Doctors need not go straight to Caesarean section when delivering twins, but can start with vaginal delivery of the first twin in many cases, researchers have found in a study led by UT Southwestern Medical Center.
Should the second-born twin turn out to require a Caesarean section, there is a slightly higher risk of infection for the baby and the mother, but that is easily treated and the risk of more serious complications for the second twin is not increased, the researchers found.
"It keeps the options open for women and providers who are motivated for vaginal delivery," said Dr. James Alexander, associate professor of obstetrics and gynecology at UT Southwestern and lead author of the two-year study, which appears in the October issue of the journal Obstetrics and Gynecology.
Although such "combined" delivery is relatively rare, there have been no large-scale studies to gauge how the mothers and babies fared after the procedure, Dr. Alexander said.
The UT Southwestern researchers are members of the Maternal-Fetal Medicine Units Network, a subset of the National Institutes of Health that comprises 14 university-based clinical centers and a data coordinating center.
They compared deliveries of 1,028 women at 13 network locations from 1999 to 2000, using data collected from a registry of information maintained by the group. This made the study the largest to address the question of combined-delivery safety, Dr. Alexander said.
All of the women in the study went through a period of labor. Ultimately, 849 had Caesarean sections of both twins, while 179 had a combined delivery of the first twin vaginally and the second by Caesarean section, usually because of a nonreassuring fetal heart rate or a poor position for delivery.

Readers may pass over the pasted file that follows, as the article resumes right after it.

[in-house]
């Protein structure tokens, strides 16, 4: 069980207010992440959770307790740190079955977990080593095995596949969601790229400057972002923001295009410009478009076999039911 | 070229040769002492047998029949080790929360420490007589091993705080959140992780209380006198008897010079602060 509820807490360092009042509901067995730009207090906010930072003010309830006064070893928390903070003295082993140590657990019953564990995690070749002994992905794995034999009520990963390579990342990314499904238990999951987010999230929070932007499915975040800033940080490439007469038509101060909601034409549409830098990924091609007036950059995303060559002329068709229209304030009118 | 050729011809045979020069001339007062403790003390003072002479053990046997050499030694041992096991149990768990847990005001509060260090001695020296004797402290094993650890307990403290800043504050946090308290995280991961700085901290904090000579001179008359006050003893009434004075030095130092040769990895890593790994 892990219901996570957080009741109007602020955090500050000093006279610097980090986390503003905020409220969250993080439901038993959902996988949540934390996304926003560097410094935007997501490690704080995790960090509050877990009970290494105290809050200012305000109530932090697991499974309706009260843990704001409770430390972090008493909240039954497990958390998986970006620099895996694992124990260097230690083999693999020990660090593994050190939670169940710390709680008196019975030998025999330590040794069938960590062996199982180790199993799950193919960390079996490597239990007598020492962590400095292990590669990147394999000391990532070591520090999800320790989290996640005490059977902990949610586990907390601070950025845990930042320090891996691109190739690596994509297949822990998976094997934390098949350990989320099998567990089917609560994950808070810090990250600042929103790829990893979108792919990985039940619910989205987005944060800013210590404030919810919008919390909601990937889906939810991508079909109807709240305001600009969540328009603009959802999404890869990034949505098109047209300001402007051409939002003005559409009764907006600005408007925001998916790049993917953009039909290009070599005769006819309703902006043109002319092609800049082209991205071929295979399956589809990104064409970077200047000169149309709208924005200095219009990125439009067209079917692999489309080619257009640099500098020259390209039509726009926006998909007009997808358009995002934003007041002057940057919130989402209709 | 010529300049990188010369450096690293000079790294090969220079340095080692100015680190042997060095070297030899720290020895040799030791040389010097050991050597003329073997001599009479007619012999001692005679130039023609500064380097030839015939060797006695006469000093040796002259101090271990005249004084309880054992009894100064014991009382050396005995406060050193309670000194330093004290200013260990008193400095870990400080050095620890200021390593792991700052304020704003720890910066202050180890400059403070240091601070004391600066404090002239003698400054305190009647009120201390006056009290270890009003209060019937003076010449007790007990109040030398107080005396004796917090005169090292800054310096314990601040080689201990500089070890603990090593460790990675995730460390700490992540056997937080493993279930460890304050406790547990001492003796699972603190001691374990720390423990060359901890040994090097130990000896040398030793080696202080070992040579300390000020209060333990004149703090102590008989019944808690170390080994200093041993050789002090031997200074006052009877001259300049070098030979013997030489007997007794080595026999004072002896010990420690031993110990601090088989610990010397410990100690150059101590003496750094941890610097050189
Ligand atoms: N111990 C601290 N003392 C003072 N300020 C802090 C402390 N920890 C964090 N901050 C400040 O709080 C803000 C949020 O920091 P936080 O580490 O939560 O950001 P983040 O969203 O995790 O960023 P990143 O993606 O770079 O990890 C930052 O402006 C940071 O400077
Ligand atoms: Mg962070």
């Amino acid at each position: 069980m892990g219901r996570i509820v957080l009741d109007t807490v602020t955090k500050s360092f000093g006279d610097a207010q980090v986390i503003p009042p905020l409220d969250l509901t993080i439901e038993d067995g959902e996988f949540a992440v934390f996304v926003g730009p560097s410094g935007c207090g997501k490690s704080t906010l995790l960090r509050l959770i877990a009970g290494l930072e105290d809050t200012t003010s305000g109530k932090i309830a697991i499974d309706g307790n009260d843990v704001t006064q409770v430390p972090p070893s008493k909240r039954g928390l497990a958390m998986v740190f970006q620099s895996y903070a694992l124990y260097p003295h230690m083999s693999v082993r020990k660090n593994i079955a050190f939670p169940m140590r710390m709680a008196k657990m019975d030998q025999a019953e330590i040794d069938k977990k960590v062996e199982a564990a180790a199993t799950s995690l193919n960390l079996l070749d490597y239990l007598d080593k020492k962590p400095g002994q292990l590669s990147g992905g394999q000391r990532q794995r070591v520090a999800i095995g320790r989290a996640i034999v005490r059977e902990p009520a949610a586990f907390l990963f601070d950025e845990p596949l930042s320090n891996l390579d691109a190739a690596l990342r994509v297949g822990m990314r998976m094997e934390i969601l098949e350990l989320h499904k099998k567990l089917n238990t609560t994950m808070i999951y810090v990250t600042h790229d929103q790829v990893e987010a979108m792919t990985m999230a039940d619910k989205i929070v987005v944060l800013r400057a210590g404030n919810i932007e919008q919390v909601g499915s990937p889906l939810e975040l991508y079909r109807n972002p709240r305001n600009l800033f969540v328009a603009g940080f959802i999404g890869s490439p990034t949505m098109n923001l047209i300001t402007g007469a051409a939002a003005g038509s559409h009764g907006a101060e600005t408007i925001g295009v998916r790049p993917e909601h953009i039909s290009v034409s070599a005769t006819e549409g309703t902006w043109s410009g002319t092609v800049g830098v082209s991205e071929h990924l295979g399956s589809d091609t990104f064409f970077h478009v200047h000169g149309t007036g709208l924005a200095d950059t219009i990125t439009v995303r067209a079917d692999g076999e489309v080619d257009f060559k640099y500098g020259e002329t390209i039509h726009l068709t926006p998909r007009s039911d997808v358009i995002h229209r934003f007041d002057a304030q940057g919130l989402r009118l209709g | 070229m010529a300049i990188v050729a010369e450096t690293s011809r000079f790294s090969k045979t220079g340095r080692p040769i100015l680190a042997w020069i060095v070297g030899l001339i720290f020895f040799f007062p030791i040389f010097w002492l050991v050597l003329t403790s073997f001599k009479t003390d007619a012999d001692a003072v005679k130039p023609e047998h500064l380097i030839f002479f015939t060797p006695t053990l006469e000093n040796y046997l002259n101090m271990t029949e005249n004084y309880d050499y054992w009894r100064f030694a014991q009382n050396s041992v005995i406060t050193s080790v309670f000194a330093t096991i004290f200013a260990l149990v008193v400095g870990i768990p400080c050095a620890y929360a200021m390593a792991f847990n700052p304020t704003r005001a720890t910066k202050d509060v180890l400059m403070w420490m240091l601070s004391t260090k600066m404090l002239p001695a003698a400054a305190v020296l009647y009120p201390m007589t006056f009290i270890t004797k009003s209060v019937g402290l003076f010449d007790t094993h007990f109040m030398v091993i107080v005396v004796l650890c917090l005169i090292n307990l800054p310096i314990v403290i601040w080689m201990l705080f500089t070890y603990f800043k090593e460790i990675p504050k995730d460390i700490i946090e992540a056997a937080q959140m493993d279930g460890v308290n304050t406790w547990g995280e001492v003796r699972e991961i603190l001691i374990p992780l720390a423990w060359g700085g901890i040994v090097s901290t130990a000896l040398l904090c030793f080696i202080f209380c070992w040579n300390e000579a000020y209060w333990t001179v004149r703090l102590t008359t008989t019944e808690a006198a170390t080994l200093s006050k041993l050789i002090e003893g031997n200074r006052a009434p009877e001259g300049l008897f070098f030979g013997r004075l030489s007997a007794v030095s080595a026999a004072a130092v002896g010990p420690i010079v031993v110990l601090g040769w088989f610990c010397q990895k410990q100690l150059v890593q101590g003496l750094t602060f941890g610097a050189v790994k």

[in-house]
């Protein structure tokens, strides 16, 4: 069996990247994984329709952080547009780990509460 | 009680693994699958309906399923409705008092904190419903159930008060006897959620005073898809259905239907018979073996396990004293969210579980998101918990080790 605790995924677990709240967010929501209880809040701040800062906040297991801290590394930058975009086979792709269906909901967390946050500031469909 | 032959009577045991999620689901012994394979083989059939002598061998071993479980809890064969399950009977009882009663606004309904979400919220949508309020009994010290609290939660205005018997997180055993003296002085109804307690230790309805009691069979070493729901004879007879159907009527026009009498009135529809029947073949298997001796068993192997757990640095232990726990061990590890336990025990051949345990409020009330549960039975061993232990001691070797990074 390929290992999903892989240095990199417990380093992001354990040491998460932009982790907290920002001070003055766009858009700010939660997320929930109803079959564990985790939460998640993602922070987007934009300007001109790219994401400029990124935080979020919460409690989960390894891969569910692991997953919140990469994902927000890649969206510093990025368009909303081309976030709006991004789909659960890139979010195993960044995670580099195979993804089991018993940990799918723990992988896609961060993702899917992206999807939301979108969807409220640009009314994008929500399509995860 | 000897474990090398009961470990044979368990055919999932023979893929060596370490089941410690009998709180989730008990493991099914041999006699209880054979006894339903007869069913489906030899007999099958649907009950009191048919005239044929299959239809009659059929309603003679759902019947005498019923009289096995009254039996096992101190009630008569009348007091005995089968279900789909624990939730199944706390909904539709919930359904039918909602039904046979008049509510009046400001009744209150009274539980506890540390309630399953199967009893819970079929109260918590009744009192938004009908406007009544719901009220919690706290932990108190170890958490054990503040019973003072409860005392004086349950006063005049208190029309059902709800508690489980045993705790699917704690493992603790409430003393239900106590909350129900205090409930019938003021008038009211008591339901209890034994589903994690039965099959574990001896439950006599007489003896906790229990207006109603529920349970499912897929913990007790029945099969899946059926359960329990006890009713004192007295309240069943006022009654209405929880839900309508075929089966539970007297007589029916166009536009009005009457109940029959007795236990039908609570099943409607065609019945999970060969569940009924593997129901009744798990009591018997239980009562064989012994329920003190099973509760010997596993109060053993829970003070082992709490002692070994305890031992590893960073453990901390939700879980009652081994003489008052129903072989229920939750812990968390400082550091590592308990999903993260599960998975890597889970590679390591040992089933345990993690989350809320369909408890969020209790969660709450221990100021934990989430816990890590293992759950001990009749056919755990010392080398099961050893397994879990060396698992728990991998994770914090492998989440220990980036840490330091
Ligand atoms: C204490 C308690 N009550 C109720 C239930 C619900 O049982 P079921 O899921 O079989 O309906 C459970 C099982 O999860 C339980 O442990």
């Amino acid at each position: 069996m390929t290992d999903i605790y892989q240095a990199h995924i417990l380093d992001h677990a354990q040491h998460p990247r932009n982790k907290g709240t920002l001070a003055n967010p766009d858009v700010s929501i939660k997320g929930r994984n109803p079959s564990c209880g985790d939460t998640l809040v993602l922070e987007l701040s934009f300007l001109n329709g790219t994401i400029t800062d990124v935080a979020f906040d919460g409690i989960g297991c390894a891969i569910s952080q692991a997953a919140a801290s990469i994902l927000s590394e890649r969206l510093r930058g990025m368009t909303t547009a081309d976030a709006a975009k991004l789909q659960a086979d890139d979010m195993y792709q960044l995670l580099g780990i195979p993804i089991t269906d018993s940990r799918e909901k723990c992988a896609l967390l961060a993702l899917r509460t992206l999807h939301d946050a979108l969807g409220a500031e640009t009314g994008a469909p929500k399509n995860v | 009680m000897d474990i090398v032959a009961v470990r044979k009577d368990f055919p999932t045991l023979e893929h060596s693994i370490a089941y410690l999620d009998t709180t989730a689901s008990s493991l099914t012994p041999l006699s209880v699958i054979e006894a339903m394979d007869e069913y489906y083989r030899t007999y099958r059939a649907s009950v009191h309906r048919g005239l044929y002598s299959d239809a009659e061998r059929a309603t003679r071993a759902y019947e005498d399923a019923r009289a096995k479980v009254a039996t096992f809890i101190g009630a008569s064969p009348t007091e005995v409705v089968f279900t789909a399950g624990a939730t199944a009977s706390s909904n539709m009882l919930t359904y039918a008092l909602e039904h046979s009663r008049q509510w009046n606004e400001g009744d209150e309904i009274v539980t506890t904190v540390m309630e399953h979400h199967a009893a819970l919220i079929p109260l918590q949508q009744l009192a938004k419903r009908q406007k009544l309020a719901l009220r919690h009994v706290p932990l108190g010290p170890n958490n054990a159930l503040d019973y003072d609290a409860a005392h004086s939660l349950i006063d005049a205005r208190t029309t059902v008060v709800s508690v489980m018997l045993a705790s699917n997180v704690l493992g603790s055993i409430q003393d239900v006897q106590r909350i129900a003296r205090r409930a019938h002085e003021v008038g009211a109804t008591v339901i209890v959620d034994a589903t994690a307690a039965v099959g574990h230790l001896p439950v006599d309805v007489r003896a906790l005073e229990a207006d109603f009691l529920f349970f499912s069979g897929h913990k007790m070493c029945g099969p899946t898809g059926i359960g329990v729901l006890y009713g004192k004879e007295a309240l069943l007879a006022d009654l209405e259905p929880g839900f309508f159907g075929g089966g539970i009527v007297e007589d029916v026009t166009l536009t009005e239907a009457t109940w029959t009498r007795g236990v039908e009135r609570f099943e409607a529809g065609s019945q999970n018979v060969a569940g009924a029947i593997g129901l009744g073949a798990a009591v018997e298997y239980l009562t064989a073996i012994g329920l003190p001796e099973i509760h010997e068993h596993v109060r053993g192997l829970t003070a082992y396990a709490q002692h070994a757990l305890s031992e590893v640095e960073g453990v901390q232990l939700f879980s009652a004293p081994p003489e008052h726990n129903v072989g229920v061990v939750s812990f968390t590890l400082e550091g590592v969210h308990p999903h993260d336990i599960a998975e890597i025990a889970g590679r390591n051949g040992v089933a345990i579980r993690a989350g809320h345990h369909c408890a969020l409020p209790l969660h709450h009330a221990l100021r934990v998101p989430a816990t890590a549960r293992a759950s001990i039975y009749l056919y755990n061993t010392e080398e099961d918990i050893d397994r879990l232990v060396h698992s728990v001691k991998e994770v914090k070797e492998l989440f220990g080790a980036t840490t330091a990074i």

Four percent of women who had combined delivery developed chorioamnionitis, an infection involving the uterus, while 13 percent developed endometritis, an infection of the lining of the uterus. In contrast, 6 percent of the women who had Caesarean section of both twins developed chorioamnionitis, while 9 percent developed endometritis.
Dr. Alexander said the differences in infection rates were not statistically significant after accounting for the mothers' ages, length of pregnancy and characteristics of the labor, such as whether labor was induced or an antibiotic was used, and the time from onset of labor to delivery.
There were roughly equal rates of injury, seizures, low Apgar scores and other factors to the babies in both types of deliveries, showing that overall health was the same. The difference in rates of serious infection was not statistically significant, although the second-born twins from a combined delivery showed a slightly higher rate (9 percent versus 5 percent) than sets of twins being delivered by Caesarean section.
Dr. Kenneth Leveno, professor of obstetrics and gynecology at UT Southwestern, was also involved in the study. Researchers from the University of Alabama at Birmingham, Ohio State University, George Washington University Biostatistics Center, the National Institute of Child Health and Human Development (NICHHD), University of Utah, University of Chicago, University of Pittsburgh, Wake Forest University School of Medicine, Thomas Jefferson University, Wayne State University, University of Cincinnati, University of Miami, University of Tennessee, UT Health Science Center at San Antonio and Vanderbilt University also participated.
The study was funded by the National Institutes of Health.
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